Getting startedΒΆ

The main interface to PySM is the pysm3.Sky class, the simplest way is to specify the required resolution as \(N_{side}\) HEALPix parameter and the requested models as a list of strings, for example the simplest models for galactic dust and synchrotron ["d1", "s1"]

import pysm3
import pysm3.units as u
import healpy as hp
import numpy as np
import warnings
sky = pysm3.Sky(nside=128, preset_strings=["d1", "s1"])

PySM initializes the requested component objects (generally load the input templates maps with and cache them locally in ~/.astropy) and stores them in the components attribute (a list):

[<pysm3.models.dust.ModifiedBlackBody at 0x7f5f0706d050>,
 <pysm3.models.power_law.PowerLaw at 0x7f5f5463d250>]

PySM 3 uses astropy.units: each input needs to have a unit attached to it, the unit just needs to be compatible, e.g. you can use either u.GHz or u.MHz.

map_100GHz = sky.get_emission(100 * u.GHz)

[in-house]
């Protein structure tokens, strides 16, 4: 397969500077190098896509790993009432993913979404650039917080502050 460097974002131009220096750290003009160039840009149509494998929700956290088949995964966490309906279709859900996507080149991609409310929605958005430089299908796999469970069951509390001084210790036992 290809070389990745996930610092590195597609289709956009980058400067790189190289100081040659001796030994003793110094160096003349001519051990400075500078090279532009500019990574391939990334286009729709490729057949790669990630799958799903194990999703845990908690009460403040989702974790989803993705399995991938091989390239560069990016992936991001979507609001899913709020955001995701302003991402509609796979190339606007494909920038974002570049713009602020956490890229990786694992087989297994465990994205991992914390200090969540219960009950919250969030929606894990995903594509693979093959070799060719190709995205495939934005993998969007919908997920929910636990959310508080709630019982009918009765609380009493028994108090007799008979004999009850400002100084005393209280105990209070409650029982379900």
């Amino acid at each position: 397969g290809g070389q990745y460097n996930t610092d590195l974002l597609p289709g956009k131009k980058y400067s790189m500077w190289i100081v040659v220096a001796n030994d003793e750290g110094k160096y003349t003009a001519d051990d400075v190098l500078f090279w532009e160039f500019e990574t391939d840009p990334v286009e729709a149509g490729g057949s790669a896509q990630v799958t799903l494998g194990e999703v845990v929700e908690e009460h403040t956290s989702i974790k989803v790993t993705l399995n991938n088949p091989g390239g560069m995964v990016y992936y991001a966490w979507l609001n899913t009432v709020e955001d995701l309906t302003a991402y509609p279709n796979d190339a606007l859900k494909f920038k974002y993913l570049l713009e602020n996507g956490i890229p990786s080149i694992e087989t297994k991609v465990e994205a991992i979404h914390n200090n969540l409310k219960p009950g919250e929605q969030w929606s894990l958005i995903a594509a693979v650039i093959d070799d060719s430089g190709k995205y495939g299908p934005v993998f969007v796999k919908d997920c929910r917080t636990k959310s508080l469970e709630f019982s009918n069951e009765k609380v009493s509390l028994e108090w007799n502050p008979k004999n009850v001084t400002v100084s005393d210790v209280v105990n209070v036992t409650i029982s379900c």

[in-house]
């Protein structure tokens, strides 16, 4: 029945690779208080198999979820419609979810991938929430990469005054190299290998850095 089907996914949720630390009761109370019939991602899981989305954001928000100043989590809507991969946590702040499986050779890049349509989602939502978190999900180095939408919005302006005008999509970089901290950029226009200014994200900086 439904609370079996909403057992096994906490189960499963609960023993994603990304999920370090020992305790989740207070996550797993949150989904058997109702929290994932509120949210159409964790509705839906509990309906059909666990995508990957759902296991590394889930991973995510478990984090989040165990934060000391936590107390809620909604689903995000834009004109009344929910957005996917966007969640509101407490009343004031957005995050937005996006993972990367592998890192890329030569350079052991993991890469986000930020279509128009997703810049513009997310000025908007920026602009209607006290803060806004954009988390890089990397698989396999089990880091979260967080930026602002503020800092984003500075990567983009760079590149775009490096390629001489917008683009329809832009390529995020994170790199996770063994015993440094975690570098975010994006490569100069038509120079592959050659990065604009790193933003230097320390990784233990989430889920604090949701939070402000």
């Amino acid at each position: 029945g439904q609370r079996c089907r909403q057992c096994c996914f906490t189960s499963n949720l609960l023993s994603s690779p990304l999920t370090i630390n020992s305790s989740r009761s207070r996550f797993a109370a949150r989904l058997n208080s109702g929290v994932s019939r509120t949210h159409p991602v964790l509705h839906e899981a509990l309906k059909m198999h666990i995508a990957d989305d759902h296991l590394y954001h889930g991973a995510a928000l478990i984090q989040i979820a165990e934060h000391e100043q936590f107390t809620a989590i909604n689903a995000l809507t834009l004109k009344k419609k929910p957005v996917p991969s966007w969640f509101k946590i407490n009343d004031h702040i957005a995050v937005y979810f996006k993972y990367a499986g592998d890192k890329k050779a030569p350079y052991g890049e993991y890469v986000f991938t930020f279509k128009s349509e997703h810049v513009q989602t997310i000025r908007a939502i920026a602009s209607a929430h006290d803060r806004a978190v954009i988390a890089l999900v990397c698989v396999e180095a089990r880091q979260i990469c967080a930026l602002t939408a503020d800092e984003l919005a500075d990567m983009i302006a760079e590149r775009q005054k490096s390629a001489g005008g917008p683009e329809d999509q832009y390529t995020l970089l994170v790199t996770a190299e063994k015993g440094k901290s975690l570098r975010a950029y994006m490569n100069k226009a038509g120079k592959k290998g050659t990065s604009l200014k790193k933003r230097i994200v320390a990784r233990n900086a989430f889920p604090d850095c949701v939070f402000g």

The output of the get_emission method is a 2D numpy array in the usual healpy convention, [I,Q,U], by default in \(\mu K_{RJ}\):

map_100GHz[0, :3]
$[1.8686613,~1.9287539,~2.2371621] \; \mathrm{\mu K_{{RJ}}}$

Optionally convert to another unit using astropy.units

map_100GHz =, equivalencies=u.cmb_equivalencies(100*u.GHz))
import matplotlib.pyplot as plt
%matplotlib inline
hp.mollview(map_100GHz[0], min=0, max=1e2, title="I map", unit=map_100GHz.unit)
hp.mollview(np.sqrt(map_100GHz[1]**2 + map_100GHz[2]**2), title="P map", min=0, max=1e1, unit=map_100GHz.unit)
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